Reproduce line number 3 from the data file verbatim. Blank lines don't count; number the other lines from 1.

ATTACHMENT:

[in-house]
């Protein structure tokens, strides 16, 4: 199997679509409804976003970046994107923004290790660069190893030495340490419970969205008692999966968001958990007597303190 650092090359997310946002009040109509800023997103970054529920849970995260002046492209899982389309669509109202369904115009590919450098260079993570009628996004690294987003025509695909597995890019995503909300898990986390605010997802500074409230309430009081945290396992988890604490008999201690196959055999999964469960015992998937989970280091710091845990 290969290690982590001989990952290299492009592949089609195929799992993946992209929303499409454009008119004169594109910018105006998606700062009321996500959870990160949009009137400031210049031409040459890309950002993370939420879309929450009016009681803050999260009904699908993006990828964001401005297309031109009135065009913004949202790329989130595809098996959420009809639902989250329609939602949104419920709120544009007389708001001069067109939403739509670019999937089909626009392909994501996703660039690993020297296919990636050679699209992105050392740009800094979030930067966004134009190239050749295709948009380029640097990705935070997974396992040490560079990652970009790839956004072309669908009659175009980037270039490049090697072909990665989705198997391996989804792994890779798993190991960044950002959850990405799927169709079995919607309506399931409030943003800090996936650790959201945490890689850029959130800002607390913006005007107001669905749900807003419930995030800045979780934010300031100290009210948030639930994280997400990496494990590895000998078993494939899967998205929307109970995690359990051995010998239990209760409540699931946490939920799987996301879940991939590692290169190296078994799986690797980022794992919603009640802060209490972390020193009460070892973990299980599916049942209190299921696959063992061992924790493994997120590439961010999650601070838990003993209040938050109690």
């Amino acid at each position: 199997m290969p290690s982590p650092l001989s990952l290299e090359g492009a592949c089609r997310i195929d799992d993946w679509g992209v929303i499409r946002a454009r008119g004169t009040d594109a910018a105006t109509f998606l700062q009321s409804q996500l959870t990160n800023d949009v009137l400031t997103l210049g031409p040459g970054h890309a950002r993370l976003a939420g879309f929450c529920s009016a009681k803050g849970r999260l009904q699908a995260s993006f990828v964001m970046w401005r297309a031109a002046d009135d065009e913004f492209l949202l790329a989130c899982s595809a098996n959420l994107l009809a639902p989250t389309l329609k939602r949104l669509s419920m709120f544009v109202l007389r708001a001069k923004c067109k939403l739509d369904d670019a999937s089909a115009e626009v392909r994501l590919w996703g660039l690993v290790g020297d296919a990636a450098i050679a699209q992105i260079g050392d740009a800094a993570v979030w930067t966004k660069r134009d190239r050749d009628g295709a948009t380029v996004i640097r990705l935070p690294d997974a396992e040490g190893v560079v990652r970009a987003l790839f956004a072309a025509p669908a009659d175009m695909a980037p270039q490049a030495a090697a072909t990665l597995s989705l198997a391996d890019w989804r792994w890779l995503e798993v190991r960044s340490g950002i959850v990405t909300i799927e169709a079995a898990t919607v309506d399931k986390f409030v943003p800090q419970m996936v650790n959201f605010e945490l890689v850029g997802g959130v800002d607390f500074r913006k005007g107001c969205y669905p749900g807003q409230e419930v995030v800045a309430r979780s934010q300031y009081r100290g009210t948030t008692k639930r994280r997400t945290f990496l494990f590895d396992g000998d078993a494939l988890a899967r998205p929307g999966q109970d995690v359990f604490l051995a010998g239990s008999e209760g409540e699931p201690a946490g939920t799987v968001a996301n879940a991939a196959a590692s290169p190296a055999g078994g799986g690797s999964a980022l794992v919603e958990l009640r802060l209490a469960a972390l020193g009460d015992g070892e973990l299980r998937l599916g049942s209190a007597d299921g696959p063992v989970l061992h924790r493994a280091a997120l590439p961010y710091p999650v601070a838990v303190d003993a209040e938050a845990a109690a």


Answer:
């Amino acid at each position: 199997m290969p290690s982590p650092l001989s990952l290299e090359g492009a592949c089609r997310i195929d799992d993946w679509g992209v929303i499409r946002a454009r008119g004169t009040d594109a910018a105006t109509f998606l700062q009321s409804q996500l959870t990160n800023d949009v009137l400031t997103l210049g031409p040459g970054h890309a950002r993370l976003a939420g879309f929450c529920s009016a009681k803050g849970r999260l009904q699908a995260s993006f990828v964001m970046w401005r297309a031109a002046d009135d065009e913004f492209l949202l790329a989130c899982s595809a098996n959420l994107l009809a639902p989250t389309l329609k939602r949104l669509s419920m709120f544009v109202l007389r708001a001069k923004c067109k939403l739509d369904d670019a999937s089909a115009e626009v392909r994501l590919w996703g660039l690993v290790g020297d296919a990636a450098i050679a699209q992105i260079g050392d740009a800094a993570v979030w930067t966004k660069r134009d190239r050749d009628g295709a948009t380029v996004i640097r990705l935070p690294d997974a396992e040490g190893v560079v990652r970009a987003l790839f956004a072309a025509p669908a009659d175009m695909a980037p270039q490049a030495a090697a072909t990665l597995s989705l198997a391996d890019w989804r792994w890779l995503e798993v190991r960044s340490g950002i959850v990405t909300i799927e169709a079995a898990t919607v309506d399931k986390f409030v943003p800090q419970m996936v650790n959201f605010e945490l890689v850029g997802g959130v800002d607390f500074r913006k005007g107001c969205y669905p749900g807003q409230e419930v995030v800045a309430r979780s934010q300031y009081r100290g009210t948030t008692k639930r994280r997400t945290f990496l494990f590895d396992g000998d078993a494939l988890a899967r998205p929307g999966q109970d995690v359990f604490l051995a010998g239990s008999e209760g409540e699931p201690a946490g939920t799987v968001a996301n879940a991939a196959a590692s290169p190296a055999g078994g799986g690797s999964a980022l794992v919603e958990l009640r802060l209490a469960a972390l020193g009460d015992g070892e973990l299980r998937l599916g049942s209190a007597d299921g696959p063992v989970l061992h924790r493994a280091a997120l590439p961010y710091p999650v601070a838990v303190d003993a209040e938050a845990a109690a």